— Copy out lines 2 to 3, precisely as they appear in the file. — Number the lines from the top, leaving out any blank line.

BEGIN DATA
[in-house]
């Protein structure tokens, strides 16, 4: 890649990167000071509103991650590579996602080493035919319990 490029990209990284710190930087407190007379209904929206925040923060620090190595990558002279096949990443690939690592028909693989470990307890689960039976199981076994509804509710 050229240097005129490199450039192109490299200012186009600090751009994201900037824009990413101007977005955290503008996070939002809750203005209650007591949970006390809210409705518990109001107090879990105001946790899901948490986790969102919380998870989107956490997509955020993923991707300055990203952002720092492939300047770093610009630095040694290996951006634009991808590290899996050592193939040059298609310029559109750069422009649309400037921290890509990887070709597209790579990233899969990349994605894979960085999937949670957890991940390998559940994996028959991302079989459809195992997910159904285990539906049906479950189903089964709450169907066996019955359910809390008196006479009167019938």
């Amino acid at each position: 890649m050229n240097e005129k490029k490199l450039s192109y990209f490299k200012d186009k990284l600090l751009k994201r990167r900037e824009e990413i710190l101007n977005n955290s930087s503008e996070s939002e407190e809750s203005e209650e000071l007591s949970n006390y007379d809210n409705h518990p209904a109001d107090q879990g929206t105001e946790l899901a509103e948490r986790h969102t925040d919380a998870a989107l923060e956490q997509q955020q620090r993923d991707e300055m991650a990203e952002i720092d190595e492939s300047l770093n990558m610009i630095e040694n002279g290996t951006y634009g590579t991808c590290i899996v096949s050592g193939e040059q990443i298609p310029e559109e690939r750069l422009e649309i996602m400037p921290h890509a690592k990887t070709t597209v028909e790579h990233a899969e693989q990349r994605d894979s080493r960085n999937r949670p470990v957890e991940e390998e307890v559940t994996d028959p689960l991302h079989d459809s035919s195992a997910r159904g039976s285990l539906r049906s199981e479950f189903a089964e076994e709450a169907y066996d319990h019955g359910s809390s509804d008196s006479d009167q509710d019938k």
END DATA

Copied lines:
């Protein structure tokens, strides 16, 4: 890649990167000071509103991650590579996602080493035919319990 490029990209990284710190930087407190007379209904929206925040923060620090190595990558002279096949990443690939690592028909693989470990307890689960039976199981076994509804509710 050229240097005129490199450039192109490299200012186009600090751009994201900037824009990413101007977005955290503008996070939002809750203005209650007591949970006390809210409705518990109001107090879990105001946790899901948490986790969102919380998870989107956490997509955020993923991707300055990203952002720092492939300047770093610009630095040694290996951006634009991808590290899996050592193939040059298609310029559109750069422009649309400037921290890509990887070709597209790579990233899969990349994605894979960085999937949670957890991940390998559940994996028959991302079989459809195992997910159904285990539906049906479950189903089964709450169907066996019955359910809390008196006479009167019938």
């Amino acid at each position: 890649m050229n240097e005129k490029k490199l450039s192109y990209f490299k200012d186009k990284l600090l751009k994201r990167r900037e824009e990413i710190l101007n977005n955290s930087s503008e996070s939002e407190e809750s203005e209650e000071l007591s949970n006390y007379d809210n409705h518990p209904a109001d107090q879990g929206t105001e946790l899901a509103e948490r986790h969102t925040d919380a998870a989107l923060e956490q997509q955020q620090r993923d991707e300055m991650a990203e952002i720092d190595e492939s300047l770093n990558m610009i630095e040694n002279g290996t951006y634009g590579t991808c590290i899996v096949s050592g193939e040059q990443i298609p310029e559109e690939r750069l422009e649309i996602m400037p921290h890509a690592k990887t070709t597209v028909e790579h990233a899969e693989q990349r994605d894979s080493r960085n999937r949670p470990v957890e991940e390998e307890v559940t994996d028959p689960l991302h079989d459809s035919s195992a997910r159904g039976s285990l539906r049906s199981e479950f189903a089964e076994e709450a169907y066996d319990h019955g359910s809390s509804d008196s006479d009167q509710d019938k």